In particular, if the charity does not run the event substantially by itself through its own employees or volunteers, it should:

  • put in place a written agreement stating the details of the fundraising arrangement;
  • make sure that tax receipts are issued only for the eligible amount of any gift and be able to demonstrate how the amount of any advantages were determined in calculating the eligible amount;
  • make sure its tax receipts are signed by an authorized individual in conformity with the Income Tax Regulations; and
  • be able to give the Canada Revenue Agency a full accounting of the monies donated to it and the receipts that were issued in return.

A registered charity can contract with an organization to carry on activities on its behalf. However, when an activity is carried on that a charity is not aware of, it is not possible to say that this is an activity of the charity. Regardless of the circumstances, it is never permissible to issue receipts on behalf of another organization. 

East Africa Drought Relief Fund

On July 22, 2011, the Government of Canada announced the establishment of the East Africa Drought Relief Fund (CIDA). For every eligible dollar an individual Canadian donates to a registered Canadian charity that is responding to the drought in East Africa, the Government will contribute a dollar to the Fund. The Canadian International Development Agency (CIDA) will allocate these funds to established Canadian and international humanitarian organizations for humanitarian assistance efforts that benefit the people most affected by the drought.

How are registered charities involved in the program?

Donors can make donations to any registered Canadian charity that is receiving donations in response to the drought. In order to have the Government set aside an equal amount to the Fund, the charity must report these eligible donations to CIDA by September 30, 2011.

What is an eligible donation?

Only monetary donations from individual Canadians are eligible. An individual can donate up to $100,000 and the donation must be specifically for responding to the drought. Donations must be made between July 6 and September 16, 2011. Donations made by corporations and donations by registered charities which were not collected from individuals for drought relief, are not eligible.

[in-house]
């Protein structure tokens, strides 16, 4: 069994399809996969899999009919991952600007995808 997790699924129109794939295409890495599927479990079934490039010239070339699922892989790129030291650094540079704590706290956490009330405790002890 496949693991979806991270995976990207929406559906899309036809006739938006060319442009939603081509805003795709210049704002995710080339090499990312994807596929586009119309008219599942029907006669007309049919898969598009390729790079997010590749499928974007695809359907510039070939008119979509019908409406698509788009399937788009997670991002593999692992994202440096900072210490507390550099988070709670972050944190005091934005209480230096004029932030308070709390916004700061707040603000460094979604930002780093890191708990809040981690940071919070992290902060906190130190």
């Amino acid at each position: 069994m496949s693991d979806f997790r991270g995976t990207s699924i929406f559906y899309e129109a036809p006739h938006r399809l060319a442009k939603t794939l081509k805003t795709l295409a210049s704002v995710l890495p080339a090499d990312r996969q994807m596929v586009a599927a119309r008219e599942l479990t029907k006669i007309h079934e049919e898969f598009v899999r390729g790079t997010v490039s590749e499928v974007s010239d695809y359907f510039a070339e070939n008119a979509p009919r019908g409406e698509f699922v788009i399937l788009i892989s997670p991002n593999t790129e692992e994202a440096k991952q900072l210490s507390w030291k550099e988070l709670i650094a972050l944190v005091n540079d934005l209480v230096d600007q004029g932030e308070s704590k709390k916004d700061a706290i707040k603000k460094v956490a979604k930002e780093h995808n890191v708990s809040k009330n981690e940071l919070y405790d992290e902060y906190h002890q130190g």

Registered charities may hold fundraising events to raise money from individuals specifically for the drought relief efforts. These amounts would be eligible even when donation receipts are not issued. A charity may gift the collected amount to another registered charity but it should be declared only once to CIDA to ensure no double-counting of donations. For more information, go to the Eligible donations section on CIDA’s website.

Declaration form

Registered charities accepting donations for the Fund must complete and send in the East Africa Drought Relief Fund Declaration Form to CIDA, declaring the amount of eligible donations received. This form must be received by CIDA on or before September 30, 2011.

Where can you find more information?

  • Canadian International Development Agency (CIDA) provides detailed information about the East Africa Drought Relief Fund including Frequently Asked Questions. CIDA’s Public Inquires Service is also available to answer any questions you may have.
  • Foreign Affairs and International Trade Canada provides information about the best ways to help during disasters and other emergencies abroad.
  • Our webpages include information about different ways charities can help. Charities can raise funds and donate them to qualified donees that are experienced in humanitarian relief. They can also carry out their own activities within the scope of their charitable objects. For more information, see Guidance CG-002, Canadian Registered Charities Carrying Out Activities Outside Canada.

Prime Minister's Volunteer Awards - Update 

Opening of the first call for nominations for the Prime Minister’s Volunteer Awards

This new award program recognizes and celebrates the exceptional contributions of volunteers, local businesses and innovative not-for-profit organizations in improving the well‑being of families and their communities. If you know a volunteer, an innovative not-for-profit organization, or a local business that makes a positive impact on your community, you can nominate them today! The first call for nominations is open between July 12 and September 9, 2011. To learn more about the Prime Minister’s Volunteer Awards, go to or call 1-877-825-0434.